A linchpin culture

Here is Seth Godin being interviewed by Hugh Macleod:

In a sta­ble envi­ron­ment, we worship the effi­cient fac­tory. Henry Ford or even David Gef­fen… feed the machine, keep it run­ning smoothly, pay as little as you can, make as much as you can. In our post-industrial world, though, fac­tory worship is a non star­ter. Cheap cogs are worth what they cost, which is not much. In a chan­ging envi­ron­ment, you want peo­ple who can steer, inno­vate, pro­voke, lead, con­nect and make things hap­pen. That’s my the­sis. This is a new revo­lu­tion, and just as Marx and Smith wrote about the indus­trial revo­lu­tion, I’m wri­ting about ours.

Godin’s new book is called Linchpin: Are You Indispensable? and he hits the nail on the head that the industrial model for work design is no longer of much use. The work that we will be paid for is the difficult, innovative, one of a kind, creative stuff.

The cynefin model (below) shows that emergent practices are needed in order to manage in complex environments and novel practices are necessary for chaotic ones. We will be facing more complexity and chaos in our work. There are fewer easy answers, easy jobs with good pay, or simple ways to keep a job for life.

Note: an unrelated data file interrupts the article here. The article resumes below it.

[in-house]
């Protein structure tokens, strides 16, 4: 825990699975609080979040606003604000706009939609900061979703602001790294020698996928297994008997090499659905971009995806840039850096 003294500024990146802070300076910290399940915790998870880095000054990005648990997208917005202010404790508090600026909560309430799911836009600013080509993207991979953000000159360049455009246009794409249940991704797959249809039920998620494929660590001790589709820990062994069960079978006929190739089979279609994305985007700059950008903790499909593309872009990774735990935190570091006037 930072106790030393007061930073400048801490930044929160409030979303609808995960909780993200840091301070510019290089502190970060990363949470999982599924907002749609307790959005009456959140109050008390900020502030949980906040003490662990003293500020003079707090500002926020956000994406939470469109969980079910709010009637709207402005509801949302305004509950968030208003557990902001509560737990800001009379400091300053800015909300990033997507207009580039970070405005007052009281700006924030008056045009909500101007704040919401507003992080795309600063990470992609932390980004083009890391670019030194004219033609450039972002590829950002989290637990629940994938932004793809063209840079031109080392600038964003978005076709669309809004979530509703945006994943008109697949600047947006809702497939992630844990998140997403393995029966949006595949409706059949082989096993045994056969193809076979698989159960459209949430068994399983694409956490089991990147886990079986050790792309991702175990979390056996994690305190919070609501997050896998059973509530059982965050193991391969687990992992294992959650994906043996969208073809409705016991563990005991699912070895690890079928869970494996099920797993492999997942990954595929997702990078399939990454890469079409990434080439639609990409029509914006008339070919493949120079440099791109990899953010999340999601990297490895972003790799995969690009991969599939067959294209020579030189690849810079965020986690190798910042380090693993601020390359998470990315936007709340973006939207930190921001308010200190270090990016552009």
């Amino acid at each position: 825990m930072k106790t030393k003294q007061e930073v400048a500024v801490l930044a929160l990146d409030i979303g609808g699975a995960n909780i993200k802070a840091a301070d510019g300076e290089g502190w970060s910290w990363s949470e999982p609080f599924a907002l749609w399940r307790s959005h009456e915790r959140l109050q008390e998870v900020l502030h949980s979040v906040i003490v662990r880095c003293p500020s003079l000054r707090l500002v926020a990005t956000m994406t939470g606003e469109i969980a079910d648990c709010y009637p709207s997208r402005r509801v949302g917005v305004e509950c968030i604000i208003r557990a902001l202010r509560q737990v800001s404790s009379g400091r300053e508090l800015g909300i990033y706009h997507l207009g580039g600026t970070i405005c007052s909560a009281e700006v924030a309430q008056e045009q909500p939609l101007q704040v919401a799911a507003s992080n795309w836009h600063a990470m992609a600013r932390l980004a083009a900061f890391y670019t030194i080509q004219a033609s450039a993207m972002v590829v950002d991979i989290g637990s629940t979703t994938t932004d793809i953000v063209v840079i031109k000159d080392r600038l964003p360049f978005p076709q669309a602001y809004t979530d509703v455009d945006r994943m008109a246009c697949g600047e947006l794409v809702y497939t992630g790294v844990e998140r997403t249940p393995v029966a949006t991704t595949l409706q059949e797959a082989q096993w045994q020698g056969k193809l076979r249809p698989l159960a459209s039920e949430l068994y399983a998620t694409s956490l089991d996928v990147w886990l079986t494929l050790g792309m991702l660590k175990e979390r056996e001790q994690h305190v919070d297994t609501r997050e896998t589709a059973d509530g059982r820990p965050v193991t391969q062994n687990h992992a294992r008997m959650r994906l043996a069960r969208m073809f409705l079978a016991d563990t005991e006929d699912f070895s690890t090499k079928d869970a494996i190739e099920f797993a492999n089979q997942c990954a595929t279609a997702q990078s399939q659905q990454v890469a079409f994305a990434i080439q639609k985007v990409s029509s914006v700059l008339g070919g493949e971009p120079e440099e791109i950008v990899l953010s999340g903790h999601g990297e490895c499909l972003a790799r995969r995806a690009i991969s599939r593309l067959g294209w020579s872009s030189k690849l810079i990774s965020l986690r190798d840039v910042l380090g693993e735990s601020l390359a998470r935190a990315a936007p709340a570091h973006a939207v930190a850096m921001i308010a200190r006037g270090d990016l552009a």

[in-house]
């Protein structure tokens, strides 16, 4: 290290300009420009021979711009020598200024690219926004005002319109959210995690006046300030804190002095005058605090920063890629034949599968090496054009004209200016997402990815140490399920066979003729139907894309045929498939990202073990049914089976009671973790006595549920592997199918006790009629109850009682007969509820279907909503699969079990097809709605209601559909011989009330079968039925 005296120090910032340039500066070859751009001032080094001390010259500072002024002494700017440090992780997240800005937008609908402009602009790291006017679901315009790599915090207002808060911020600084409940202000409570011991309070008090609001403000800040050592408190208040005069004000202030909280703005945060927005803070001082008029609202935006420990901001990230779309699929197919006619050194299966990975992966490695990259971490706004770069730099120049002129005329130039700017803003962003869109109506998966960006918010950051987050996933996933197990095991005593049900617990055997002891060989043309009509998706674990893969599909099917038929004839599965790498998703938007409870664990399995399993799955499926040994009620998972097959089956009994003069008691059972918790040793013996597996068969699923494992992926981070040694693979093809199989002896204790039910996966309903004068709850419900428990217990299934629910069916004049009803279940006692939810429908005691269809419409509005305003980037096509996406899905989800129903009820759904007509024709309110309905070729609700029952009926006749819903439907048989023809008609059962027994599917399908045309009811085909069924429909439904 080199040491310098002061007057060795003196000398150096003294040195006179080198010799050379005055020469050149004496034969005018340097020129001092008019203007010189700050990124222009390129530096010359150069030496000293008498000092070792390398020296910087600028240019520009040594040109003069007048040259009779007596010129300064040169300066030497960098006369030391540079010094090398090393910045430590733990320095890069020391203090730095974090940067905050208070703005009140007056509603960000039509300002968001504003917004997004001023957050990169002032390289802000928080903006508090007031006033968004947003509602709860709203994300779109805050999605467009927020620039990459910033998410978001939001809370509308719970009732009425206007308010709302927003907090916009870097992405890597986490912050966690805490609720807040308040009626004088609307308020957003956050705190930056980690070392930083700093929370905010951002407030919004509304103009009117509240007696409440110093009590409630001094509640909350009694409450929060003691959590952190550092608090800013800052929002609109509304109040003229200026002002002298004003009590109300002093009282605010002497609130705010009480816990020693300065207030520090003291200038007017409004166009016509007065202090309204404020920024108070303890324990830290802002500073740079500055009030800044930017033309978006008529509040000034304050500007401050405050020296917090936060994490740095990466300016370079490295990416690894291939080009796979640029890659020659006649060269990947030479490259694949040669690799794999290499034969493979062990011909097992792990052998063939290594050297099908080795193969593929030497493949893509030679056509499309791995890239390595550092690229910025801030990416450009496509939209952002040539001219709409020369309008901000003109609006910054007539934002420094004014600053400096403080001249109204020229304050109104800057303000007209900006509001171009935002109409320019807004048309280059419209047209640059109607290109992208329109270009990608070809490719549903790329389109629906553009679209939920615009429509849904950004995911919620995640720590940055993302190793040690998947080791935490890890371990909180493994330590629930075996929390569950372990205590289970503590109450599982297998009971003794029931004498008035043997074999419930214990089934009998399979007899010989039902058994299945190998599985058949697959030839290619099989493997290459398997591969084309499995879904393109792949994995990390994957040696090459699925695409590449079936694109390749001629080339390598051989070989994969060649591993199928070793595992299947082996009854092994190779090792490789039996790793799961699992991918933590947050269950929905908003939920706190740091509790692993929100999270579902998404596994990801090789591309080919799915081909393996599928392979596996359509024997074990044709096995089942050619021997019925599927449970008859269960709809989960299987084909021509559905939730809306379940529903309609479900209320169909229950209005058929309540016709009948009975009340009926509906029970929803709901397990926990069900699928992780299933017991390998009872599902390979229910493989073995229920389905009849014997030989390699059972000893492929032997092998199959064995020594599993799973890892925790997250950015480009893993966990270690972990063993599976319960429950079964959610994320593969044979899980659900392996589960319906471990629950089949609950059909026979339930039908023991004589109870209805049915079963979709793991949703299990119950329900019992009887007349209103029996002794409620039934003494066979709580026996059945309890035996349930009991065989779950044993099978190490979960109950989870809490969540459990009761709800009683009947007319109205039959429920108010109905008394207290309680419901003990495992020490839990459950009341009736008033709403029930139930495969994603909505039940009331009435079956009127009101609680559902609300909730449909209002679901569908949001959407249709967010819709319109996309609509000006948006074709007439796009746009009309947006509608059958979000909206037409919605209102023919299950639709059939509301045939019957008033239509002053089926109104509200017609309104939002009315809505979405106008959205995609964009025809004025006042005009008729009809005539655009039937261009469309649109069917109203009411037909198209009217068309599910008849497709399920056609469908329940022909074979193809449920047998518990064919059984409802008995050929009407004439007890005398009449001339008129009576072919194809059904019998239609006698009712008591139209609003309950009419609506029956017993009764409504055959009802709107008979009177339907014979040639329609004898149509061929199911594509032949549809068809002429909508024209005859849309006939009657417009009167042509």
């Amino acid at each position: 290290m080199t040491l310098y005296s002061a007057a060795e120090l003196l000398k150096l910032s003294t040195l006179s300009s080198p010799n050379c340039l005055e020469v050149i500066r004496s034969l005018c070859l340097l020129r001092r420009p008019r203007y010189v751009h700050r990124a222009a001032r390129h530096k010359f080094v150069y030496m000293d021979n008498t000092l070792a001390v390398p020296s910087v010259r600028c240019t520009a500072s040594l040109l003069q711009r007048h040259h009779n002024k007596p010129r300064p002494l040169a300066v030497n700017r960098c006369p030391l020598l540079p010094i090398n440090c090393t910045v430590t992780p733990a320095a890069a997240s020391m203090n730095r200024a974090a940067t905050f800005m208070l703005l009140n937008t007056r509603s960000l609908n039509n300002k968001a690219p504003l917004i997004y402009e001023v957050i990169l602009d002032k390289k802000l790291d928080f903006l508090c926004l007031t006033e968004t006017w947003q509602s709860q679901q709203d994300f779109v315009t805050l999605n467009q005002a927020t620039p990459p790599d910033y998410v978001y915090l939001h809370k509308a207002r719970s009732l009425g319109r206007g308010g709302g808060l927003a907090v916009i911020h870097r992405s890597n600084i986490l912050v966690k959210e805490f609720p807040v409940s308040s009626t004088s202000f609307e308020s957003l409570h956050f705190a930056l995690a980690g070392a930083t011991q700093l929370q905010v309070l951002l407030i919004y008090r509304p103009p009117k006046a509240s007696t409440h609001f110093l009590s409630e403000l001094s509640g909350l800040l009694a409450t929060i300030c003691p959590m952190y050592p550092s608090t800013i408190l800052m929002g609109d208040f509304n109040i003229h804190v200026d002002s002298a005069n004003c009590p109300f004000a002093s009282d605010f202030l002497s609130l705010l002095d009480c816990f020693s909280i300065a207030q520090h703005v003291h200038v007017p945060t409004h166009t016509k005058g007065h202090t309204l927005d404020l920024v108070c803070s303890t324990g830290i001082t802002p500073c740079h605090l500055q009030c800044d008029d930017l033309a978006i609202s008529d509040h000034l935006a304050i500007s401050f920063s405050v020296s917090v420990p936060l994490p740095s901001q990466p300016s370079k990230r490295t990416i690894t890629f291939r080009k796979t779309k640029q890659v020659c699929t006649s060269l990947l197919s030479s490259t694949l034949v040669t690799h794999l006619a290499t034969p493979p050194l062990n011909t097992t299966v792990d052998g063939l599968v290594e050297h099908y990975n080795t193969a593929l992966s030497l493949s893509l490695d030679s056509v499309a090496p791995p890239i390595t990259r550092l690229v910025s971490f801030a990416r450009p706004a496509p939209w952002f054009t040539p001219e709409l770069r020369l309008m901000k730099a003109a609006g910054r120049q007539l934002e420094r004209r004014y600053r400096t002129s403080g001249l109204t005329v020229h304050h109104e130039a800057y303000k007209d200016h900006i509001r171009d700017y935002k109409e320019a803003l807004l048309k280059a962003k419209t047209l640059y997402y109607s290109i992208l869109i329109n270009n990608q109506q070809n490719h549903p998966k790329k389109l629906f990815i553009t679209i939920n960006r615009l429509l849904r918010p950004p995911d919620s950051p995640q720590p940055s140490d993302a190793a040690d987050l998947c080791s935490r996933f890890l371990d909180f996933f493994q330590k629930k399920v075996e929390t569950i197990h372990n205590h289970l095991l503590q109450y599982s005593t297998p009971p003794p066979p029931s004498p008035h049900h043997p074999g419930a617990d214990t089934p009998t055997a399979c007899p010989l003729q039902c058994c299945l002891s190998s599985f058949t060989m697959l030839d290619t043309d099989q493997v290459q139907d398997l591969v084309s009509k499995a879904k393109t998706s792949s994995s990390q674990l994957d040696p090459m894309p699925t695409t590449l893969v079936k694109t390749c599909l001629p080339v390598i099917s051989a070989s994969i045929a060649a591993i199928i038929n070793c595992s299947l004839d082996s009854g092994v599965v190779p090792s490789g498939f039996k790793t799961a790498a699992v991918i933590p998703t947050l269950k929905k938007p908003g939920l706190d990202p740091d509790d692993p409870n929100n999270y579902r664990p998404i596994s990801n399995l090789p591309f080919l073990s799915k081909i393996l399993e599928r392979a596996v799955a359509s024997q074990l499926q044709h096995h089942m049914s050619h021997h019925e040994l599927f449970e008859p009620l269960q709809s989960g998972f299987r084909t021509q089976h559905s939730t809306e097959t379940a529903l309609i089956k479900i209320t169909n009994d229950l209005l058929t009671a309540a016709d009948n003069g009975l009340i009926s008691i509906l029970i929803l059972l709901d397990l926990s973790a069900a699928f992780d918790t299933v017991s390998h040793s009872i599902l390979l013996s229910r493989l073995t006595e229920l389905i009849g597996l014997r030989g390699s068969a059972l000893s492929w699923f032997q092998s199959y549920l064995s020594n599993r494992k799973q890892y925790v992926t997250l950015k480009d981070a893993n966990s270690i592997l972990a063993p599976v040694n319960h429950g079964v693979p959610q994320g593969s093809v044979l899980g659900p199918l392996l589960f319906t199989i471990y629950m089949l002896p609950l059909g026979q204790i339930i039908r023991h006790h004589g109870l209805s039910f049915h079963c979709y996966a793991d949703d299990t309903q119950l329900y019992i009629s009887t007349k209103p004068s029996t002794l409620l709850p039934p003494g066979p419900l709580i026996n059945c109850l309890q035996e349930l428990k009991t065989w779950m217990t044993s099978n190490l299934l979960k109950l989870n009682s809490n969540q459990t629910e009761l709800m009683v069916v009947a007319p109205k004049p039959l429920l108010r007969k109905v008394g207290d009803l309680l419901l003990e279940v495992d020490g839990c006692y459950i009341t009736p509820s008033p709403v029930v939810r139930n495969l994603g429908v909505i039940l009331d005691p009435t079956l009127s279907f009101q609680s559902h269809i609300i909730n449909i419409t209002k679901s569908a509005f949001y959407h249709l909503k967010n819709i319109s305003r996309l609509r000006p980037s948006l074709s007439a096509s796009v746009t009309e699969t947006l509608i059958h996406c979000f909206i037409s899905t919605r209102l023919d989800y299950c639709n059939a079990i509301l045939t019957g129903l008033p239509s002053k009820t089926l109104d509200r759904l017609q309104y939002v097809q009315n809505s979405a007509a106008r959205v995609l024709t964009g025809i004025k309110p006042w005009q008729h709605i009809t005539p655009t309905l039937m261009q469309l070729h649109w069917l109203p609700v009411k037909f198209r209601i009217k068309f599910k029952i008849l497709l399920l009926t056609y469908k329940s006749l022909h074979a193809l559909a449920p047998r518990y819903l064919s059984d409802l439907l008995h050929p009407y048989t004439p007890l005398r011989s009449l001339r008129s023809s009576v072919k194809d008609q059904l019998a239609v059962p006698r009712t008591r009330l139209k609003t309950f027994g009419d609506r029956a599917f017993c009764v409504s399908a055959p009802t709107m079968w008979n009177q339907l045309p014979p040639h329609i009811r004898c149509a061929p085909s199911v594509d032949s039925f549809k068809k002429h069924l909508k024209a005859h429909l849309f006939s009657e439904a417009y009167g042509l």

I don’t believe that it’s any longer a question of whether standardized work will be outsourced or automated, but when. How much time do we have to prepare people for the new revolution? Any scenario that I consider – peak oil, global warming; globalization; Asian dominance – still requires that the developed world’s workforce deals with more complexity and even chaos. We need to skill-up for emergent and novel practices and that means a completely different mindset toward work.

cynefin linchpin

It’s not enough that I am ready or that you are prepared. We have to be able to deal with change as a society. How can we help get our communities out of their comfort zones or overcome their fears and get their innate creativity flowing? Becoming a linchpin is the first challenge, but enabling a linchpin culture is the greater one.

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6 Responses to “A linchpin culture”

  1. Brett

    Harold,

    It is hard to read Linchpin and not think of Cynefin. Thanks for helping to bring it into focus.

    I’m with you in trying to enable a linchpin culture. I’m starting small, with the people around me every day both at work and “at play”.